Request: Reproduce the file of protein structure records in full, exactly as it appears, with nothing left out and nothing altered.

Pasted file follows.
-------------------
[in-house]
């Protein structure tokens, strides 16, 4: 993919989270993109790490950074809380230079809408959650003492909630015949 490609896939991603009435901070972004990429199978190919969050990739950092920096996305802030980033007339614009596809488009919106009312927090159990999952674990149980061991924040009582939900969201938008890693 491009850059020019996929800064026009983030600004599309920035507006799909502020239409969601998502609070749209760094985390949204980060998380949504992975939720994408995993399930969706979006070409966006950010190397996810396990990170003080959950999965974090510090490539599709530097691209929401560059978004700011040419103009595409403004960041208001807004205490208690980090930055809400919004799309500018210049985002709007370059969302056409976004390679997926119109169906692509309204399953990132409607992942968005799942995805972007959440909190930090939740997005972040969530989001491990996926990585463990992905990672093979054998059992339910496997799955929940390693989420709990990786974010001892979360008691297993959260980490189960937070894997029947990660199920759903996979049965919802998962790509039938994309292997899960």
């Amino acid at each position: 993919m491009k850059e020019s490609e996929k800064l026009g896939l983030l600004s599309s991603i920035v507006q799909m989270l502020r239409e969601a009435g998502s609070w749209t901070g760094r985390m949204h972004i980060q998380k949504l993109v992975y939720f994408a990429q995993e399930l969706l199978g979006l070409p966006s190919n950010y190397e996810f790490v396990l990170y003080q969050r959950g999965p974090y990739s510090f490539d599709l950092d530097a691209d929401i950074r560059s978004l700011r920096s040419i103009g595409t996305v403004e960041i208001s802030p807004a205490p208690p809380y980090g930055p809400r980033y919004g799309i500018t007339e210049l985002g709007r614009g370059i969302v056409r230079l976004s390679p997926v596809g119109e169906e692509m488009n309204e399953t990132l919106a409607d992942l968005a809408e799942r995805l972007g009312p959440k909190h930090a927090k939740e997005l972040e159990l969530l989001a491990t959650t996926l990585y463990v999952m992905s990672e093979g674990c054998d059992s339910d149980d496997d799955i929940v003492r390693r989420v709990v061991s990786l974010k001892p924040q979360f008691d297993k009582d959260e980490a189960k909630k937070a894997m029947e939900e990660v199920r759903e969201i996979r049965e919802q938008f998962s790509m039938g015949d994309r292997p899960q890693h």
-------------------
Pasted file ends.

[in-house]
């Protein structure tokens, strides 16, 4: 993919989270993109790490950074809380230079809408959650003492909630015949 490609896939991603009435901070972004990429199978190919969050990739950092920096996305802030980033007339614009596809488009919106009312927090159990999952674990149980061991924040009582939900969201938008890693 491009850059020019996929800064026009983030600004599309920035507006799909502020239409969601998502609070749209760094985390949204980060998380949504992975939720994408995993399930969706979006070409966006950010190397996810396990990170003080959950999965974090510090490539599709530097691209929401560059978004700011040419103009595409403004960041208001807004205490208690980090930055809400919004799309500018210049985002709007370059969302056409976004390679997926119109169906692509309204399953990132409607992942968005799942995805972007959440909190930090939740997005972040969530989001491990996926990585463990992905990672093979054998059992339910496997799955929940390693989420709990990786974010001892979360008691297993959260980490189960937070894997029947990660199920759903996979049965919802998962790509039938994309292997899960």
């Amino acid at each position: 993919m491009k850059e020019s490609e996929k800064l026009g896939l983030l600004s599309s991603i920035v507006q799909m989270l502020r239409e969601a009435g998502s609070w749209t901070g760094r985390m949204h972004i980060q998380k949504l993109v992975y939720f994408a990429q995993e399930l969706l199978g979006l070409p966006s190919n950010y190397e996810f790490v396990l990170y003080q969050r959950g999965p974090y990739s510090f490539d599709l950092d530097a691209d929401i950074r560059s978004l700011r920096s040419i103009g595409t996305v403004e960041i208001s802030p807004a205490p208690p809380y980090g930055p809400r980033y919004g799309i500018t007339e210049l985002g709007r614009g370059i969302v056409r230079l976004s390679p997926v596809g119109e169906e692509m488009n309204e399953t990132l919106a409607d992942l968005a809408e799942r995805l972007g009312p959440k909190h930090a927090k939740e997005l972040e159990l969530l989001a491990t959650t996926l990585y463990v999952m992905s990672e093979g674990c054998d059992s339910d149980d496997d799955i929940v003492r390693r989420v709990v061991s990786l974010k001892p924040q979360f008691d297993k009582d959260e980490a189960k909630k937070a894997m029947e939900e990660v199920r759903e969201i996979r049965e919802q938008f998962s790509m039938g015949d994309r292997p899960q890693h």